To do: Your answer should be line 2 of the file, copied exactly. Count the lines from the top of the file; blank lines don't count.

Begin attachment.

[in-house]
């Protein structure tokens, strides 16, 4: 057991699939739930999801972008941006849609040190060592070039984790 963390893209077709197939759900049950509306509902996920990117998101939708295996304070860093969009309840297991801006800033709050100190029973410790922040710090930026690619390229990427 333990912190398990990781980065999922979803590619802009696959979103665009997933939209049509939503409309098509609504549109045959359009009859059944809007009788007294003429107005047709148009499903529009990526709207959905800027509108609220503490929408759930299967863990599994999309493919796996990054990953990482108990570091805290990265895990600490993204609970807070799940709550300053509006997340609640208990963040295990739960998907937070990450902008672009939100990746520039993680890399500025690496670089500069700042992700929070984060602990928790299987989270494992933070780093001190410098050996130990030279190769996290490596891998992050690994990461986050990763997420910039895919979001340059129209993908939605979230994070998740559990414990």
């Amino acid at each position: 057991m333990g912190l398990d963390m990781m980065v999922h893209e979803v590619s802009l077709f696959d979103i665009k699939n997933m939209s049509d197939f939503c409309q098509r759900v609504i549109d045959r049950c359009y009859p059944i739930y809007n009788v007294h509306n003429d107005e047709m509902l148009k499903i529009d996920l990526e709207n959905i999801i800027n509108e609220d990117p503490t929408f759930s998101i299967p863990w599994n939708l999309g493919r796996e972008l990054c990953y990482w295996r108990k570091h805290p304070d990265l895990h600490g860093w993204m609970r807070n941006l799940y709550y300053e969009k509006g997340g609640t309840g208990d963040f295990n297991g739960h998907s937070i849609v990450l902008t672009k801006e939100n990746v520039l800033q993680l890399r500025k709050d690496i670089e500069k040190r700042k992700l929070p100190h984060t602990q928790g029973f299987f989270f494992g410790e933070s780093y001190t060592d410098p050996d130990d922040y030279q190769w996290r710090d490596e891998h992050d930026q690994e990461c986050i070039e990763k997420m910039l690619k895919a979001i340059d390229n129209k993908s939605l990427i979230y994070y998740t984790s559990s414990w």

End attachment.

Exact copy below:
């Protein structure tokens, strides 16, 4: 057991699939739930999801972008941006849609040190060592070039984790 963390893209077709197939759900049950509306509902996920990117998101939708295996304070860093969009309840297991801006800033709050100190029973410790922040710090930026690619390229990427 333990912190398990990781980065999922979803590619802009696959979103665009997933939209049509939503409309098509609504549109045959359009009859059944809007009788007294003429107005047709148009499903529009990526709207959905800027509108609220503490929408759930299967863990599994999309493919796996990054990953990482108990570091805290990265895990600490993204609970807070799940709550300053509006997340609640208990963040295990739960998907937070990450902008672009939100990746520039993680890399500025690496670089500069700042992700929070984060602990928790299987989270494992933070780093001190410098050996130990030279190769996290490596891998992050690994990461986050990763997420910039895919979001340059129209993908939605979230994070998740559990414990």